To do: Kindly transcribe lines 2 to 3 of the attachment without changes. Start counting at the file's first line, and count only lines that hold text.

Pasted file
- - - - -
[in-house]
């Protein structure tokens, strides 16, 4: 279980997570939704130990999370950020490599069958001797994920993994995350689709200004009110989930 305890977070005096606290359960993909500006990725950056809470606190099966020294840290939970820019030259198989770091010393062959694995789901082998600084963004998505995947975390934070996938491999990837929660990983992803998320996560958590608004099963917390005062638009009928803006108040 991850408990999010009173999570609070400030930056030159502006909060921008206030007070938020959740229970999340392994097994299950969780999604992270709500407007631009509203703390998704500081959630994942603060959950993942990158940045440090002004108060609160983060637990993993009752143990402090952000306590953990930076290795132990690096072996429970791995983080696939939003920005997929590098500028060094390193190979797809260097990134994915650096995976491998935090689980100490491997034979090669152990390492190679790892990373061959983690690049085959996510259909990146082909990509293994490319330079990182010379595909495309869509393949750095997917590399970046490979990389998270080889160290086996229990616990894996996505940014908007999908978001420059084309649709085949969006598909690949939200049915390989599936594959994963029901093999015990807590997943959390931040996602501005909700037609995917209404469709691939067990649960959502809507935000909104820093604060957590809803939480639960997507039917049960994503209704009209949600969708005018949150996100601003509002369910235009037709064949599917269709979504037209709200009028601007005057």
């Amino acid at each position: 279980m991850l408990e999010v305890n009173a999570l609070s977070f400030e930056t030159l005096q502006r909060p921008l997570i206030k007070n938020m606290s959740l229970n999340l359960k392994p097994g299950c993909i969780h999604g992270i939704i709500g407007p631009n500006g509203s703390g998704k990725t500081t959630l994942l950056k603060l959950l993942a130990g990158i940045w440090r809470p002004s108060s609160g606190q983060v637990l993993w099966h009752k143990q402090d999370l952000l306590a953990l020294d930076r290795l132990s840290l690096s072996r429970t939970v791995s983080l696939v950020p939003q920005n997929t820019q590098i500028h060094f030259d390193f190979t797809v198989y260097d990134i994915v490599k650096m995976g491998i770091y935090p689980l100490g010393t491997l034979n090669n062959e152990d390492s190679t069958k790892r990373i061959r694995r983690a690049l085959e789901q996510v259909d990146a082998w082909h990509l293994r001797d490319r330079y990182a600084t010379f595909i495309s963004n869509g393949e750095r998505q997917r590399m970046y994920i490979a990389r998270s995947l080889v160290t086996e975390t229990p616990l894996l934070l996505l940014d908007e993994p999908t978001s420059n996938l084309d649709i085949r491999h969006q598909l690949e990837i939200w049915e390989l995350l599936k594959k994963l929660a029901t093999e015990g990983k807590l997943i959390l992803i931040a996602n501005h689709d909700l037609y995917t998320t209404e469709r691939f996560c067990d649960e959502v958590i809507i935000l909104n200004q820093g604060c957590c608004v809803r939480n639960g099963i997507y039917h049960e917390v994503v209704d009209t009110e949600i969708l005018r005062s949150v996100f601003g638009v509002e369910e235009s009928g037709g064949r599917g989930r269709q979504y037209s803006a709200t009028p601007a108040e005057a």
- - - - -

């Protein structure tokens, strides 16, 4: 279980997570939704130990999370950020490599069958001797994920993994995350689709200004009110989930 305890977070005096606290359960993909500006990725950056809470606190099966020294840290939970820019030259198989770091010393062959694995789901082998600084963004998505995947975390934070996938491999990837929660990983992803998320996560958590608004099963917390005062638009009928803006108040 991850408990999010009173999570609070400030930056030159502006909060921008206030007070938020959740229970999340392994097994299950969780999604992270709500407007631009509203703390998704500081959630994942603060959950993942990158940045440090002004108060609160983060637990993993009752143990402090952000306590953990930076290795132990690096072996429970791995983080696939939003920005997929590098500028060094390193190979797809260097990134994915650096995976491998935090689980100490491997034979090669152990390492190679790892990373061959983690690049085959996510259909990146082909990509293994490319330079990182010379595909495309869509393949750095997917590399970046490979990389998270080889160290086996229990616990894996996505940014908007999908978001420059084309649709085949969006598909690949939200049915390989599936594959994963029901093999015990807590997943959390931040996602501005909700037609995917209404469709691939067990649960959502809507935000909104820093604060957590809803939480639960997507039917049960994503209704009209949600969708005018949150996100601003509002369910235009037709064949599917269709979504037209709200009028601007005057």
């Amino acid at each position: 279980m991850l408990e999010v305890n009173a999570l609070s977070f400030e930056t030159l005096q502006r909060p921008l997570i206030k007070n938020m606290s959740l229970n999340l359960k392994p097994g299950c993909i969780h999604g992270i939704i709500g407007p631009n500006g509203s703390g998704k990725t500081t959630l994942l950056k603060l959950l993942a130990g990158i940045w440090r809470p002004s108060s609160g606190q983060v637990l993993w099966h009752k143990q402090d999370l952000l306590a953990l020294d930076r290795l132990s840290l690096s072996r429970t939970v791995s983080l696939v950020p939003q920005n997929t820019q590098i500028h060094f030259d390193f190979t797809v198989y260097d990134i994915v490599k650096m995976g491998i770091y935090p689980l100490g010393t491997l034979n090669n062959e152990d390492s190679t069958k790892r990373i061959r694995r983690a690049l085959e789901q996510v259909d990146a082998w082909h990509l293994r001797d490319r330079y990182a600084t010379f595909i495309s963004n869509g393949e750095r998505q997917r590399m970046y994920i490979a990389r998270s995947l080889v160290t086996e975390t229990p616990l894996l934070l996505l940014d908007e993994p999908t978001s420059n996938l084309d649709i085949r491999h969006q598909l690949e990837i939200w049915e390989l995350l599936k594959k994963l929660a029901t093999e015990g990983k807590l997943i959390l992803i931040a996602n501005h689709d909700l037609y995917t998320t209404e469709r691939f996560c067990d649960e959502v958590i809507i935000l909104n200004q820093g604060c957590c608004v809803r939480n639960g099963i997507y039917h049960e917390v994503v209704d009209t009110e949600i969708l005018r005062s949150v996100f601003g638009v509002e369910e235009s009928g037709g064949r599917g989930r269709q979504y037209s803006a709200t009028p601007a108040e005057a």